One possible tax system is that of https://en.wikipedia.org/wiki/Georgism, ideas of which can be found in places such as Australia, Hong Kong, Singapore, South Africa, South Korea, and Taiwan.
I think there are numerous policies that, in principle, could fall under this idea, but one core idea of Georgism is, that the “least bad tax” is one on land. Fundamentally, Georgists believe, you may own what you have produced, but everything that’s “natural” is equally there for everybody. So nobody truly owns land - only what might be built upon it.
Check the linked Wikipedia page for details (It’s long but I think skimming it will give you an idea), but potential benefits are numerous. Just one quote:
Milton Friedman described Henry George’s tax on unimproved value of land as the “least bad tax”, since unlike other taxes, it would not impose an excess burden on economic activity (leading to zero or even negative “deadweight loss”); hence, a replacement of other more distortionary taxes with a land value tax would improve economic welfare.
This kind of tax ensures, that people don’t benefit from merely owning land. If they want to actually profit, they’ll have to use it. That’s the simplest basic idea. But there could be a lot of extra potential, if you dig for it.
I believe this was a mod in Democracy 3 too. I like the concept, and it could be a more equitable option over the property tax that doesn’t upset specific groups like the Retired and Middle Income as much as compared to the Wealthy. You could get rough numbers on how much land rents are worth in a given country and use that for the revenue formula, of which trends down in the long run as rent seeking becomes increasingly discouraged.
I’m not sure if just simply rent would quite capture this. As I understand it, it’s literally just the base value of the land that’s being taxed. If you build an apartment complex on top of it, that’s your beer.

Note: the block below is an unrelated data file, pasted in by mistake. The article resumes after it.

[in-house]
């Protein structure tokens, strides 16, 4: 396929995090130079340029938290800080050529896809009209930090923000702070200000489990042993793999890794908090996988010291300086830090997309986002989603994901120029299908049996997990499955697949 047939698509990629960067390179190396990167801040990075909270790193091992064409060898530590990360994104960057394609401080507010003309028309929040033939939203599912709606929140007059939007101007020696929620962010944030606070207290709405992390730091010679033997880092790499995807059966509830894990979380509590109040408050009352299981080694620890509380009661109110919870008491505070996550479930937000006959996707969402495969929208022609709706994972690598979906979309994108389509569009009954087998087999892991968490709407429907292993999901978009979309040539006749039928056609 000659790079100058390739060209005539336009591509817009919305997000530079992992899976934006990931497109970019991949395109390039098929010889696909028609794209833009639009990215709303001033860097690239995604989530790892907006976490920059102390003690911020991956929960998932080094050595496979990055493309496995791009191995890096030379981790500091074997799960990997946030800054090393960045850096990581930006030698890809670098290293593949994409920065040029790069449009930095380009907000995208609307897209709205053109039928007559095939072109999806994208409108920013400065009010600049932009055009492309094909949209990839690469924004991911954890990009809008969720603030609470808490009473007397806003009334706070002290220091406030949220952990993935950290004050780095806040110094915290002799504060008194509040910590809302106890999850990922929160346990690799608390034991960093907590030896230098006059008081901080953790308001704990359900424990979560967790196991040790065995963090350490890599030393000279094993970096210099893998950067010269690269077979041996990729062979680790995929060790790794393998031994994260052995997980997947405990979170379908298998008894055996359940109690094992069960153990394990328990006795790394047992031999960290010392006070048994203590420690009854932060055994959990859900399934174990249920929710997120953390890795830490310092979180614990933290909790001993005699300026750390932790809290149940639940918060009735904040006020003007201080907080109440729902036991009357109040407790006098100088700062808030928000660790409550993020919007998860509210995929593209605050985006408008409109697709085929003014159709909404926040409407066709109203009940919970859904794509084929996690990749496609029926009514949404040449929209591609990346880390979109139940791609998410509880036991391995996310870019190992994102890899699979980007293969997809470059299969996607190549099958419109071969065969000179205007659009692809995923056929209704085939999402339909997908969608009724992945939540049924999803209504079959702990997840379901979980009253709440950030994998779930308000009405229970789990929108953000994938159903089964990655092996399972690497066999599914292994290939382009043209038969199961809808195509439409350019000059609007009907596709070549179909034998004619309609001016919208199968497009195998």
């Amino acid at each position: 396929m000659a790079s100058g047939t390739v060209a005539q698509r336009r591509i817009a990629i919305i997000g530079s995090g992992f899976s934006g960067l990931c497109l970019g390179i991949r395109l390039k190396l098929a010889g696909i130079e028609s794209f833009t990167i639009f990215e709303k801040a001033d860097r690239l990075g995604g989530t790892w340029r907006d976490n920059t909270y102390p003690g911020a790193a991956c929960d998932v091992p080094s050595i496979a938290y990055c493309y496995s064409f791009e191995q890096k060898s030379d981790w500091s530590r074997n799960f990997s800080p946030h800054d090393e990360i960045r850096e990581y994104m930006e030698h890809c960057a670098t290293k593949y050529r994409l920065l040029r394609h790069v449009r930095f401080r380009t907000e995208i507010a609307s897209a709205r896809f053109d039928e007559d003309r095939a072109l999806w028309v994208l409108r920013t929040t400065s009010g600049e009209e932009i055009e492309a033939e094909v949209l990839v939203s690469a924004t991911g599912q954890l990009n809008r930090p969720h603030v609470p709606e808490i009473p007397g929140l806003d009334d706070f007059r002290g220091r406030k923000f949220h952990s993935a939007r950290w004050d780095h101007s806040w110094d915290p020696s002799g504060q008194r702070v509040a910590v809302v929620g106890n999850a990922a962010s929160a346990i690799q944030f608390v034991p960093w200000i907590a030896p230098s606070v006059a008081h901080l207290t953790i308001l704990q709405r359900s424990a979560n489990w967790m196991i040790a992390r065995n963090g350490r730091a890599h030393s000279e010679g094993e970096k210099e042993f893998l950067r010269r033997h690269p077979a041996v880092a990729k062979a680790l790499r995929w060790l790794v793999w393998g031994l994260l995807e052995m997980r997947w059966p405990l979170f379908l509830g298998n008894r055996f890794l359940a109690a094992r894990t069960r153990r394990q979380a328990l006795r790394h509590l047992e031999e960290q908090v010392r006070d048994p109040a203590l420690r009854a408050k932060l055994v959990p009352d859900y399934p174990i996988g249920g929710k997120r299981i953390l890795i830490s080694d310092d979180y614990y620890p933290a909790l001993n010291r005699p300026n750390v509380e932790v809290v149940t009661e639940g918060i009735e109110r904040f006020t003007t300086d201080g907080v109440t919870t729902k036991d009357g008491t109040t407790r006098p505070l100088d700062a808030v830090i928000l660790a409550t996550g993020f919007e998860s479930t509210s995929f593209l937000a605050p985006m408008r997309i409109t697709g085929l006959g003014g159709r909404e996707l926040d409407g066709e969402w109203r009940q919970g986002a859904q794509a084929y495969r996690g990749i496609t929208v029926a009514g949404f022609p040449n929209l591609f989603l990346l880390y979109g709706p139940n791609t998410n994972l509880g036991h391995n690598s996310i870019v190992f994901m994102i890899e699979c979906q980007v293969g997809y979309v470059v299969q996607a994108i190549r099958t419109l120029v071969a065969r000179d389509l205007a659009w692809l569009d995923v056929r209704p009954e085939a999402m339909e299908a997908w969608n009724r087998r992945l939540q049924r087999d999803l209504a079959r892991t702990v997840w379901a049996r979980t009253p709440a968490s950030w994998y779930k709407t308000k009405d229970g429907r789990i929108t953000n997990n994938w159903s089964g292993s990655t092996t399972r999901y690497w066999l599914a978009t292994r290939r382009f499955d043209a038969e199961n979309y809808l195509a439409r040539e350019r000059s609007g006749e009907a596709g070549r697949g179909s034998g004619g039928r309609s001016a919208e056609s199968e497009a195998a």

This tax would generally encourage doing highly productive stuff on your land, so that land starts paying for itself (which it no longer does simply by being land you may use)
Though there presumably are variants on what does or doesn’t count for this tax.
In fact, the Georgist notion of “Land” can be quite abstract and general. It’s literally everything that’s not directly created by humans, I think. Like, it includes underground resources, oceans and other bodies of water, and even the air. - The later being especially relevant for climate change.
It also means, for instance, that landfills and waste dumps are an extremely bad idea. Those would cost you a lot of taxes with very little gain.
I understand LVT’s are more broader than that, I was putting it in the perspective of the game since calculations can only go so far. But yes, the policy could incorporate a lot of those long term effects, maybe feeding off of a new “land value” simulation that could have a number of impacts with or without the tax including reducing pollution or exacerbating a real estate bubble and vice versa.